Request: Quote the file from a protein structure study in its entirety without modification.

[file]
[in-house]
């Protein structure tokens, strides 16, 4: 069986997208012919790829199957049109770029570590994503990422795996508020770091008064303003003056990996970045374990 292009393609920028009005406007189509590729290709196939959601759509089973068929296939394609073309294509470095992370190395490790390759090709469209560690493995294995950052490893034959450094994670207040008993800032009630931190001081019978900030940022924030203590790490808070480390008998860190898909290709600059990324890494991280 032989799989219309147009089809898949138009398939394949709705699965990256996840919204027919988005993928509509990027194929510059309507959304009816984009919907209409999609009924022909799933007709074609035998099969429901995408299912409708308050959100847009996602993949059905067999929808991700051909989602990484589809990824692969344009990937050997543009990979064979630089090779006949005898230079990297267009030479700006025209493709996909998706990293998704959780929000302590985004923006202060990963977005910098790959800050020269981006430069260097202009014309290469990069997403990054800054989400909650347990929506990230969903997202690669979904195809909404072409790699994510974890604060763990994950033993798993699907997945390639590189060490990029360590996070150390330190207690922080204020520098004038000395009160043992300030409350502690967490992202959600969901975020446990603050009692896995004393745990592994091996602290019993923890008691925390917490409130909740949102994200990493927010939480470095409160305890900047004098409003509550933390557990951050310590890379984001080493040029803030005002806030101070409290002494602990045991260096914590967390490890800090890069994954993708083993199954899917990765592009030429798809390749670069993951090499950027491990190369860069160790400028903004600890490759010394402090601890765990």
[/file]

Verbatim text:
[in-house]
């Protein structure tokens, strides 16, 4: 069986997208012919790829199957049109770029570590994503990422795996508020770091008064303003003056990996970045374990 292009393609920028009005406007189509590729290709196939959601759509089973068929296939394609073309294509470095992370190395490790390759090709469209560690493995294995950052490893034959450094994670207040008993800032009630931190001081019978900030940022924030203590790490808070480390008998860190898909290709600059990324890494991280 032989799989219309147009089809898949138009398939394949709705699965990256996840919204027919988005993928509509990027194929510059309507959304009816984009919907209409999609009924022909799933007709074609035998099969429901995408299912409708308050959100847009996602993949059905067999929808991700051909989602990484589809990824692969344009990937050997543009990979064979630089090779006949005898230079990297267009030479700006025209493709996909998706990293998704959780929000302590985004923006202060990963977005910098790959800050020269981006430069260097202009014309290469990069997403990054800054989400909650347990929506990230969903997202690669979904195809909404072409790699994510974890604060763990994950033993798993699907997945390639590189060490990029360590996070150390330190207690922080204020520098004038000395009160043992300030409350502690967490992202959600969901975020446990603050009692896995004393745990592994091996602290019993923890008691925390917490409130909740949102994200990493927010939480470095409160305890900047004098409003509550933390557990951050310590890379984001080493040029803030005002806030101070409290002494602990045991260096914590967390490890800090890069994954993708083993199954899917990765592009030429798809390749670069993951090499950027491990190369860069160790400028903004600890490759010394402090601890765990």